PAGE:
The Sky's Not the Limit | Collection Development: Space Exploration

Once upon a time, humankind only imagined traveling to other worlds. As scientific knowledge progressed, a deeper understanding of the physical universe was made possible. These 30 resources present the work of scientists, philosophers, and writers who pondered what it would be like to explore the heavens and to travel to the moon and other planets.

Once upon a time humankind only imagined traveling to other worlds. Myths and legends arose in various cultures to make sense of the existence of the moon, the sun, and other stars. As scientific knowledge progressed and a deeper understanding of the physical universe was made possible by the invention of the telescope, scientists, philosophers, and writers pondered what it would be like to explore the heavens and to travel to the moon and other planets. What was formerly the realm of speculative fiction by authors such as Jules Verne and H.G. Wells and groundbreaking films such as Le Voyage dans la lune (A Trip to the Moon; LJ 6/15/18) by French director Georges Méliès became reality during the 20th century. Engineers such as Robert H. Goddard, Hermann Oberth, and Wernher Von Braun—inspired by these popular imaginative works—endeavored to develop rockets that could propel a ship into space.

During World War II, rocketry took on a darker application as German V2 rockets and American nuclear bombs left a trail of devastation. By 1957, as the United States and the Soviet Union were engaged in the Cold War, the world became transfixed by the Russian satellite Sputnik, the first human-made object to orbit the earth. Sputnik triggered a fierce rivalry between the two superpowers.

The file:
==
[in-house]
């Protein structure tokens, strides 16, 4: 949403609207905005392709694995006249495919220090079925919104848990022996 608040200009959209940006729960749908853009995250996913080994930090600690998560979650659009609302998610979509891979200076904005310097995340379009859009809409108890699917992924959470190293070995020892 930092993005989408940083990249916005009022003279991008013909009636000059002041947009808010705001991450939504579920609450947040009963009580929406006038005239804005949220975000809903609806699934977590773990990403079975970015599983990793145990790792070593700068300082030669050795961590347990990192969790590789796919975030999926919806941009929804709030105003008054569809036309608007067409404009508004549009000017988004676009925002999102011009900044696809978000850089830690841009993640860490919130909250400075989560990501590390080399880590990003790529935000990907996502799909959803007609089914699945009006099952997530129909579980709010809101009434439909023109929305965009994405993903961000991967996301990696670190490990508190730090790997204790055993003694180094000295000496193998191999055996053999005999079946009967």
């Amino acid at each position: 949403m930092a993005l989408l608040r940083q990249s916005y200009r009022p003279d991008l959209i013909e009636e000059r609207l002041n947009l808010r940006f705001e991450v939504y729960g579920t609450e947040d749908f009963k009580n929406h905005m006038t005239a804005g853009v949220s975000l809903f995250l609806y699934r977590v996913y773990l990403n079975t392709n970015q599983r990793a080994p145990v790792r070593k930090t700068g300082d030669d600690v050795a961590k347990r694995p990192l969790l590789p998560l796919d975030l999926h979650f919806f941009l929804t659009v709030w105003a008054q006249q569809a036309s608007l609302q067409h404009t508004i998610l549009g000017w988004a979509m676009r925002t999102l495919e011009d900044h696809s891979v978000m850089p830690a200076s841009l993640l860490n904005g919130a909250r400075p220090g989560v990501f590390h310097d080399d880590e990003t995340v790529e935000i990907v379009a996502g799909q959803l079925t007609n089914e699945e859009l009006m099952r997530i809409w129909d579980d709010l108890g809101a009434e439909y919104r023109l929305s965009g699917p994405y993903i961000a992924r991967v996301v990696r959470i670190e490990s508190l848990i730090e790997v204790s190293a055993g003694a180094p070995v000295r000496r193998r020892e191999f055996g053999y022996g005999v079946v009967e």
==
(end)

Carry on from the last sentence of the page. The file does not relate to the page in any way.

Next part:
In 1958, fueled by national security fears and the spread of communism, the United States created the National Aeronautics and Space Administration (NASA) to administer an ambitious civilian space program. The public and press alike were fascinated by the men who were selected to be the astronauts who would fly to the moon. Reporters descended on Cape Canaveral, FL, where the spacecrafts would be launched, and Houston, TX, where astronauts lived and trained. Although Life magazine originally had exclusive access to the astronauts, broadcast journalists like Walter Cronkite helped ignite public interest in the space program by demystifying the complex concepts of spaceflight.

In his famous 1962 speech, President John F. Kennedy called for the United States to become “the world’s leading space-faring nation.” “We choose to go to the moon,” he said, “to gain new knowledge” and “be a force for good.” Those words guided a generation through a tumultuous decade of war, riots, and assassinations to achieve a common goal, one that symbolized hope for the future. After progressively successful missions starting with Mercury, then Gemini, and culminating with the Apollo lunar landings, America achieved its dream of visiting Earth’s closest celestial ­companion.